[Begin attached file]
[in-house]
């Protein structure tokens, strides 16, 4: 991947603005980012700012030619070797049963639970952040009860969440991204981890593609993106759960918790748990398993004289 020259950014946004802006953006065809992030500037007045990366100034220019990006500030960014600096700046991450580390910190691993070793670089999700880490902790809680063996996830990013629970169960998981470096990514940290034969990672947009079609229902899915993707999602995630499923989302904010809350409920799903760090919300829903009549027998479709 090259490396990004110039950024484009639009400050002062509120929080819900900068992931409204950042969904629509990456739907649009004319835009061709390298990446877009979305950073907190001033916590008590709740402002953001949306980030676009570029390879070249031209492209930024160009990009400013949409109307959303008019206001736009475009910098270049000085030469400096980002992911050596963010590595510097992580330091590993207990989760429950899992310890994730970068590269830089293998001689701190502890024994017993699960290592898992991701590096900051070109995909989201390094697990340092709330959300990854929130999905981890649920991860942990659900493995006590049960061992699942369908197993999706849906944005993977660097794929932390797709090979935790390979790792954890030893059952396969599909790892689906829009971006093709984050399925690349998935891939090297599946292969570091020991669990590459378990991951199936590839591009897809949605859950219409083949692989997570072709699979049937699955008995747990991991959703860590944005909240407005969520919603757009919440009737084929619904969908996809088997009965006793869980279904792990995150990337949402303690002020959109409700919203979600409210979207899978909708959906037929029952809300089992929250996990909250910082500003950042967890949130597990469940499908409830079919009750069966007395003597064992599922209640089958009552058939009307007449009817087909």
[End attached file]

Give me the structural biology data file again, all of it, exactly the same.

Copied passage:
[in-house]
């Protein structure tokens, strides 16, 4: 991947603005980012700012030619070797049963639970952040009860969440991204981890593609993106759960918790748990398993004289 020259950014946004802006953006065809992030500037007045990366100034220019990006500030960014600096700046991450580390910190691993070793670089999700880490902790809680063996996830990013629970169960998981470096990514940290034969990672947009079609229902899915993707999602995630499923989302904010809350409920799903760090919300829903009549027998479709 090259490396990004110039950024484009639009400050002062509120929080819900900068992931409204950042969904629509990456739907649009004319835009061709390298990446877009979305950073907190001033916590008590709740402002953001949306980030676009570029390879070249031209492209930024160009990009400013949409109307959303008019206001736009475009910098270049000085030469400096980002992911050596963010590595510097992580330091590993207990989760429950899992310890994730970068590269830089293998001689701190502890024994017993699960290592898992991701590096900051070109995909989201390094697990340092709330959300990854929130999905981890649920991860942990659900493995006590049960061992699942369908197993999706849906944005993977660097794929932390797709090979935790390979790792954890030893059952396969599909790892689906829009971006093709984050399925690349998935891939090297599946292969570091020991669990590459378990991951199936590839591009897809949605859950219409083949692989997570072709699979049937699955008995747990991991959703860590944005909240407005969520919603757009919440009737084929619904969908996809088997009965006793869980279904792990995150990337949402303690002020959109409700919203979600409210979207899978909708959906037929029952809300089992929250996990909250910082500003950042967890949130597990469940499908409830079919009750069966007395003597064992599922209640089958009552058939009307007449009817087909």